YSQL currently supports only fetching rows from a cursor consecutively in the forward direction.

See the subsection Beware Issue #6514 in the generic section Cursors.


Use the DECLARE statement to create a cursor. See the generic section Cursors. The DECLARE statement is used jointly with the MOVE, FETCH, and CLOSE statements.

The term cursor is a SQL keyword that's used in the DECLARE statement (but in no other SQL statement).

There's also a PL/pgSQL API for explicit cursor management.


declare ::= DECLARE cursor_name [ BINARY ] [ INSENSITIVE ] 
            [ [ NO ] SCROLL ]  CURSOR [ { WITH | WITHOUT } HOLD ] FOR 




DECLARE creates a cursor. (There's no notion of so-called "opening" a cursor in top-level SQL.) A cursor's duration is limited to the duration of the session that declares it. Notice the critical maximum lifetime difference between a holdable, and a non-holdable, cursor. See the section Transactional behavior — holdable and non-holdable cursors. (The CLOSE statement drops a cursor so that you can shorten its lifetime if you want to—typically in order to save resources.)

The pg_cursors catalog view lists all the currently existing cursors in the current session.


A cursor is identified only by an unqualified name and is visible only in the session that declares it. This determines the uniqueness scope for its name. (The name of a cursor is like that of a prepared statement in this respect.)


Specifies that the cursor returns data in binary rather than in text format.

Usually, a cursor is specified to return data in text format, the same as a SELECT statement would produce. This binary format reduces conversion effort for both the server and client at the cost of more programmer effort to deal with platform-dependent binary data formats. For example, if a query returns a value of one from an integer column, you would get the string value 1 with the default choice. But with a binary cursor you would get a 4-byte field containing the internal representation of the value (in big-endian byte order).

Use binary cursors carefully. Many applications, including ysqlsh (and psql) are not prepared to handle binary cursors and expect data to come back in the text format.

BINARY cursors and the 'extended' query protocol

When the client application uses the “extended" query protocol to issue a FETCH statement, the bind protocol message specifies whether data is to be retrieved in text or binary format. This choice overrides the way that the cursor is defined. It therefore isn't useful to declare a cursor explicitly as BINARY because any cursor can be treated as either text or binary when you use the extended query protocol.


This indicates that data retrieved from the cursor should be unaffected by updates to the table(s) underlying the cursor that occur after the cursor has been declared. In PostgreSQL, and therefore in YSQL, this is the only behavior. This key word therefore has no effect and is accepted only for compatibility with the SQL standard.


SCROLL specifies that you can use the flavors of FETCH and MOVE to access the current row and rows in the cursor's result set that lie before the current row (i.e. including and before the row that FETCH RELATIVE 0 accesses). In simple cases, the execution plan is intrinsically reversible: it allows backwards fetching just as easily as it allows forwards fetching. But not all execution plans are reversible; and when a plan is not reversible, specifying SCROLL implies creating a cache of the rows that the cursor's subquery defines at the moment that the first MOVE or FETCH statement is executed (or on demand as new rows are accessed). This implies both a performance cost and a resource consumption cost.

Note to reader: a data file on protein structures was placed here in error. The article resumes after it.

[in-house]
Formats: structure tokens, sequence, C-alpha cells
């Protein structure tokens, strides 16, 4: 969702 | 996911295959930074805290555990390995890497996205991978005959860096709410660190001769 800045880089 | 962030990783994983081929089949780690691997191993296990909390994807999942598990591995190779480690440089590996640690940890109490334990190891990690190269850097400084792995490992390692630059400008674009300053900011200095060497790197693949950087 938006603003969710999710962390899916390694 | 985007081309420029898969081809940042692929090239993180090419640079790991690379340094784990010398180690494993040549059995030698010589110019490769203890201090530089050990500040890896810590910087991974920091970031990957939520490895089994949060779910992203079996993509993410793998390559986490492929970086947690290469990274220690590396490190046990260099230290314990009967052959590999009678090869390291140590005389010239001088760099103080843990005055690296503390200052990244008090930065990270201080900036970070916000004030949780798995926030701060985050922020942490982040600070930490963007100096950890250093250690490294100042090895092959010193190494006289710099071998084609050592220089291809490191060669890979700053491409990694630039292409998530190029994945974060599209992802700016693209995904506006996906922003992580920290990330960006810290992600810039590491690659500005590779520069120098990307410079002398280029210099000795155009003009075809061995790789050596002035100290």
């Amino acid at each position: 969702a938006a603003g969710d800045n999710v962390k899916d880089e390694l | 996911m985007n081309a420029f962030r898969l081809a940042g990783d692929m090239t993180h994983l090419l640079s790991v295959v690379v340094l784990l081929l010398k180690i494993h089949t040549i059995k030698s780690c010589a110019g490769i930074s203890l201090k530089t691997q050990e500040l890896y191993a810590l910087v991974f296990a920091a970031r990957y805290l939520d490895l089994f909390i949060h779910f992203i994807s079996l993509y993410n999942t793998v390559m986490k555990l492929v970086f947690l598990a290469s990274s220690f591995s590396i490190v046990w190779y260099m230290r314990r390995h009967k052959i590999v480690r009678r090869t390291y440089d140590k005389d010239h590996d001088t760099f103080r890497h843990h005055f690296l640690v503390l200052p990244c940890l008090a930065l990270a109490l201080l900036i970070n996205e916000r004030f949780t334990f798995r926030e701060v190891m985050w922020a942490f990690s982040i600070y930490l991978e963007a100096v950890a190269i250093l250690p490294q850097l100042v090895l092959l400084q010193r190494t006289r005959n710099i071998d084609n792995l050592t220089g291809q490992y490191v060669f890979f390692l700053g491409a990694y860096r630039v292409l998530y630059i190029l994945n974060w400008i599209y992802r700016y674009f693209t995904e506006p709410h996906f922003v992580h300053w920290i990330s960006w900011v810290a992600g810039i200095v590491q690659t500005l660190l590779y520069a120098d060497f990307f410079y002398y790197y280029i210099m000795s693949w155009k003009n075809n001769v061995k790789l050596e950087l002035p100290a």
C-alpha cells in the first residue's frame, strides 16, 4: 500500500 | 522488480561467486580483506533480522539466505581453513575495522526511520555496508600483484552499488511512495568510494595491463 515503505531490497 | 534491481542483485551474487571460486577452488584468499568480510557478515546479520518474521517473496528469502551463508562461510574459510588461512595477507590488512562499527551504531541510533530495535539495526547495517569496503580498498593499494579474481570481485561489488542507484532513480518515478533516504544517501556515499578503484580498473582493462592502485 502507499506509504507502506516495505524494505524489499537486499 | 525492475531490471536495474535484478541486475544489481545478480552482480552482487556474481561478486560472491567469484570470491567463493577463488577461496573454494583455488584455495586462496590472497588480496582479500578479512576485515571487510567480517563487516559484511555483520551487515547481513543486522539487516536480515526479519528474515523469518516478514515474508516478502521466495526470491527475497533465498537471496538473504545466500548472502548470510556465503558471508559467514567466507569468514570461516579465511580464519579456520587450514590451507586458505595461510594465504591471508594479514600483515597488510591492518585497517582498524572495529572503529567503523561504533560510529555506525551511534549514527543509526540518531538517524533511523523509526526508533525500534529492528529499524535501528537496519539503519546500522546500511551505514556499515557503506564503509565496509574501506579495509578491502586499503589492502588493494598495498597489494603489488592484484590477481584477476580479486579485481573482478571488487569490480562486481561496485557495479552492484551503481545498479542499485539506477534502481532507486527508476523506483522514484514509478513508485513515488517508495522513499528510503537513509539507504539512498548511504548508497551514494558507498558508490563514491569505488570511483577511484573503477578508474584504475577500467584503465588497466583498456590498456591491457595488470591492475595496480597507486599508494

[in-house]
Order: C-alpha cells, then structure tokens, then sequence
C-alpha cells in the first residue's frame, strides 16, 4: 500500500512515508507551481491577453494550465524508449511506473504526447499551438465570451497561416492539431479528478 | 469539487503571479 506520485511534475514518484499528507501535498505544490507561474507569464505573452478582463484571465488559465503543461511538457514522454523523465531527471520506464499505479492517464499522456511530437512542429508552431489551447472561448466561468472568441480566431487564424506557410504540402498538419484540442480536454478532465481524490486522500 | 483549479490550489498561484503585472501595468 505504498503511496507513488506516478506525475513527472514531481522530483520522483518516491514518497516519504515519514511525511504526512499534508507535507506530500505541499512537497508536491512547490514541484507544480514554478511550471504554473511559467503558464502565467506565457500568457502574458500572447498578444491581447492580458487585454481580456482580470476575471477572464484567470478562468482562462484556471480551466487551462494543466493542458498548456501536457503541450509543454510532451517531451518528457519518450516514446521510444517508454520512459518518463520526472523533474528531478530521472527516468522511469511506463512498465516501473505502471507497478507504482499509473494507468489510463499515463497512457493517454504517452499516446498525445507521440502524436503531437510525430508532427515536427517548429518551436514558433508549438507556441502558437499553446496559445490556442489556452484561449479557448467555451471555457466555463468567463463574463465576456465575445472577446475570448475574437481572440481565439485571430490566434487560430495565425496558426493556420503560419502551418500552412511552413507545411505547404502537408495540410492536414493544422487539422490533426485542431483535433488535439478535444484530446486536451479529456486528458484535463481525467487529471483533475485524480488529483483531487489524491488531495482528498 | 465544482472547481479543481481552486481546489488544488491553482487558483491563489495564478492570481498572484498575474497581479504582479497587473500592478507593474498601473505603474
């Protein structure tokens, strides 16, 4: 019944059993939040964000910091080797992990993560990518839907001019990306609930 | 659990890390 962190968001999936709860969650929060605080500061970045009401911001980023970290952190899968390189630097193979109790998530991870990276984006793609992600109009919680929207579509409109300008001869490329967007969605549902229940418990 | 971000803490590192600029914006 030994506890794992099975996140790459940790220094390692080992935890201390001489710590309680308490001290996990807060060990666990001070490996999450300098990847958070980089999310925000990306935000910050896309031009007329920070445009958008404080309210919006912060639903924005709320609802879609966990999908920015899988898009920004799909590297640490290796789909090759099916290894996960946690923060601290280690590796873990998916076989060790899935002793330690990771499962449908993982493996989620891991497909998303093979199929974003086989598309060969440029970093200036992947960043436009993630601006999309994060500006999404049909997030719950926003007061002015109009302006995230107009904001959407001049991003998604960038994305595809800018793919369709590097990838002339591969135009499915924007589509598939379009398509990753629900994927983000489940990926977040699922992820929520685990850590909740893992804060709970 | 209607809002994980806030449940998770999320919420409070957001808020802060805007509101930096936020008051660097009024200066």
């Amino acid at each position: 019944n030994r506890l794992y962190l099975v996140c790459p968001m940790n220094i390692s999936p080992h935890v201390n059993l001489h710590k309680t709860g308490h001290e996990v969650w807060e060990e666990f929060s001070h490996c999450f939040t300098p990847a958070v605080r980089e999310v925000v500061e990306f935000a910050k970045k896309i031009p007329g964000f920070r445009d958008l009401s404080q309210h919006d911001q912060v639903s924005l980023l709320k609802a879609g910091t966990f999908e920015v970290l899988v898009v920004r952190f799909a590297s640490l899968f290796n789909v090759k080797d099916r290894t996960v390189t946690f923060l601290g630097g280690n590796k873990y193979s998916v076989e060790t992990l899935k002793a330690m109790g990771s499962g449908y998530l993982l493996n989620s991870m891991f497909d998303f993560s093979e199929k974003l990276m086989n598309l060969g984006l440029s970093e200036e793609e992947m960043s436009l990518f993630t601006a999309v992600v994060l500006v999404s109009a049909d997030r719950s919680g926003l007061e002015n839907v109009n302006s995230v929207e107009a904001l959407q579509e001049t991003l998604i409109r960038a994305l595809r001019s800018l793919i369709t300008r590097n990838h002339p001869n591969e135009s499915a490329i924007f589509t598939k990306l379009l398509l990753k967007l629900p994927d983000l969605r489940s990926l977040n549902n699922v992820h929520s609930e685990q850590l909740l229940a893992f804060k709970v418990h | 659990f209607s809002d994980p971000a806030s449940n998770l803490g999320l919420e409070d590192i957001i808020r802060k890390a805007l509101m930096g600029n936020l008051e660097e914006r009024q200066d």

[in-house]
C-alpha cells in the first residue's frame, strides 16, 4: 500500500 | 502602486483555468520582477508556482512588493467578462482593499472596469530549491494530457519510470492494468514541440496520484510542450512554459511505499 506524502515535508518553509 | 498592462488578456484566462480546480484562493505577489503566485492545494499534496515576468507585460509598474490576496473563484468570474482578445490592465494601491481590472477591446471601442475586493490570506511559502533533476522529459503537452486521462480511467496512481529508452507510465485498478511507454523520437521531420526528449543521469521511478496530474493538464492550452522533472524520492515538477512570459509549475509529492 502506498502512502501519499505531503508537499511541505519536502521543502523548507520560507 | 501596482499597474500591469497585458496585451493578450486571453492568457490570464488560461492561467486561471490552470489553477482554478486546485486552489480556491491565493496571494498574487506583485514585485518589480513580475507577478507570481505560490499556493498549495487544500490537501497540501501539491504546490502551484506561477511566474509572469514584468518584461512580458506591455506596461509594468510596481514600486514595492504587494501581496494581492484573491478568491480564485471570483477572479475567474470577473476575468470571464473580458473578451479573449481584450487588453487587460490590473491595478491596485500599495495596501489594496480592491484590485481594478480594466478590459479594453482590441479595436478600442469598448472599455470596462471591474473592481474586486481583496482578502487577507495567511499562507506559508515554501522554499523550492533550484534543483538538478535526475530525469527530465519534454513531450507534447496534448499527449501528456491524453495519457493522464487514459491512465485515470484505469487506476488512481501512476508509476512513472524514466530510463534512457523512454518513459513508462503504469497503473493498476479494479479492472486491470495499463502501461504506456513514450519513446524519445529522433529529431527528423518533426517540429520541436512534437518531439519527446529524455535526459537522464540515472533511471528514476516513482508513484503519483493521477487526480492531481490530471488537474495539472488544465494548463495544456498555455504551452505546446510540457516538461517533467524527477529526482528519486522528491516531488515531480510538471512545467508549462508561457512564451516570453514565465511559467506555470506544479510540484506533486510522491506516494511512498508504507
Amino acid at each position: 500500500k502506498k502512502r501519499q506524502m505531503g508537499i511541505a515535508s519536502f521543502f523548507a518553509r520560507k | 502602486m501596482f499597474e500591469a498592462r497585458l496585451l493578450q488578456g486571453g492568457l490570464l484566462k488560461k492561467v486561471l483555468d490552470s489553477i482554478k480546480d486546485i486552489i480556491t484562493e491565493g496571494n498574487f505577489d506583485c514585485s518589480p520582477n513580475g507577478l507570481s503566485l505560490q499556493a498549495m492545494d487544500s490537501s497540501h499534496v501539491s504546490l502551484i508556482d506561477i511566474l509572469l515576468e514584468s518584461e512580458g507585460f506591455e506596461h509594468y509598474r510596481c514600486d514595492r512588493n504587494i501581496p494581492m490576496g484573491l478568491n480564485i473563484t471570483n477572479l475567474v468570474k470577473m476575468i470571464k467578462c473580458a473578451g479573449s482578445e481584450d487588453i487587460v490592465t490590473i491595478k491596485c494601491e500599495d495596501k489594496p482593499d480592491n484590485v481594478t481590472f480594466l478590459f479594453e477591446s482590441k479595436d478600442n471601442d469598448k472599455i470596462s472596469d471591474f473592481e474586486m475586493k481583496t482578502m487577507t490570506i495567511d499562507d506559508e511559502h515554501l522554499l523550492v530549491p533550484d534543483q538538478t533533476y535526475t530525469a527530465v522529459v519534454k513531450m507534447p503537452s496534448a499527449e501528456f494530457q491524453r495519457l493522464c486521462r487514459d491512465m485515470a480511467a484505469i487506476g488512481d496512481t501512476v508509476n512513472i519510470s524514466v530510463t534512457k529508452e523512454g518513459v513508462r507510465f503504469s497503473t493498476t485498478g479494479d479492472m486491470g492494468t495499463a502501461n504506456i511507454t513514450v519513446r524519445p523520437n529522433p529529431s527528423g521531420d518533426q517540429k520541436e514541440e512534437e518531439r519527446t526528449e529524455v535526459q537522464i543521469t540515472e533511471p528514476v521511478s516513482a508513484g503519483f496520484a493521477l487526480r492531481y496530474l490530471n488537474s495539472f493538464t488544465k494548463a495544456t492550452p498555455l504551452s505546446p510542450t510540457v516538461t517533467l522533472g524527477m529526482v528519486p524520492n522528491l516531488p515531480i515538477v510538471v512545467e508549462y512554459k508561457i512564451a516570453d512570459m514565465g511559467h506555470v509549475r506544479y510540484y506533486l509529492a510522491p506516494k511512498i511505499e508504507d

NO SCROLL specifies that the cursor cannot be used to retrieve the current row or rows that lie before it.

When you specify neither SCROLL nor NO SCROLL, then allow scrolling is allowed in only some cases—and this is therefore different from specifying SCROLL explicitly.

Always specify either SCROLL or NO SCROLL explicitly

See the tip in the subsection Scrollable cursors on the dedicated Cursors page.

Choose the mode that you want explicitly to honor the requirements that you must meet. Notice that while Issue #6514 remains open, your only viable choice is NO SCROLL.


WITHOUT HOLD specifies that the cursor cannot be used after the transaction that created it ends (even if it ends with a successful commit).

WITH HOLD specifies that the cursor can continue to be used after the transaction that created it successfully commits. (Of course, it vanishes if the transaction that created it rolls back.)

Specifying neither WITHOUT HOLD nor WITH HOLD is the same as specifying WITHOUT HOLD.

Simple example

drop table if exists t cascade;
create table t(k, v) as
select g.val, g.val*100
from generate_series(1, 22) as g(val);

start transaction;
  declare cur scroll cursor without hold for
  select k, v
  from t
  where (k <> all (array[1, 3, 5, 7, 11, 13, 17, 19]))
  order by k;
  from pg_cursors where name = 'cur'
  and not is_binary
  and creation_time < (transaction_timestamp() + make_interval(secs=>0.05));

  fetch all from cur;
  close cur;

This is the result from "select... from pg_cursors...":

                       statement                        | is_holdable | is_scrollable 
 declare cur scroll cursor without hold for            +| false       | true
   select k, v                                         +|             | 
   from t                                              +|             | 
   where (k <> all (array[1, 3, 5, 7, 11, 13, 17, 19]))+|             | 
   order by k;                                          |             |

And this is the result from FETCH ALL:

 k  |  v   
  2 |  200
  4 |  400
  6 |  600
  8 |  800
  9 |  900
 10 | 1000
 12 | 1200
 14 | 1400
 15 | 1500
 16 | 1600
 18 | 1800
 20 | 2000
 21 | 2100
 22 | 2200

See also